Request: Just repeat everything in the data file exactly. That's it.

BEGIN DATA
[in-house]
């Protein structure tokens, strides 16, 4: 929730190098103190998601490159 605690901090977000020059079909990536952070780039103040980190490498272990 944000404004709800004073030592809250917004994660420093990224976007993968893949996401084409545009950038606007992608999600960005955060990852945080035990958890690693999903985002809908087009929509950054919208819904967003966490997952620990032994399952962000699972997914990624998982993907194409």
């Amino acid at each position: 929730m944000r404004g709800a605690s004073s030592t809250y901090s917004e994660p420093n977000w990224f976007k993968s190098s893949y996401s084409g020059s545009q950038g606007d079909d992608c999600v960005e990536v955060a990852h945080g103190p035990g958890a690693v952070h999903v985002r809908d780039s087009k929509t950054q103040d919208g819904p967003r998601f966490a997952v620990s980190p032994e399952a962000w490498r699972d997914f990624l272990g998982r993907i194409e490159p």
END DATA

[in-house]
């Protein structure tokens, strides 16, 4: 929730190098103190998601490159 605690901090977000020059079909990536952070780039103040980190490498272990 944000404004709800004073030592809250917004994660420093990224976007993968893949996401084409545009950038606007992608999600960005955060990852945080035990958890690693999903985002809908087009929509950054919208819904967003966490997952620990032994399952962000699972997914990624998982993907194409």
């Amino acid at each position: 929730m944000r404004g709800a605690s004073s030592t809250y901090s917004e994660p420093n977000w990224f976007k993968s190098s893949y996401s084409g020059s545009q950038g606007d079909d992608c999600v960005e990536v955060a990852h945080g103190p035990g958890a690693v952070h999903v985002r809908d780039s087009k929509t950054q103040d919208g819904p967003r998601f966490a997952v620990s980190p032994e399952a962000w490498r699972d997914f990624l272990g998982r993907i194409e490159p």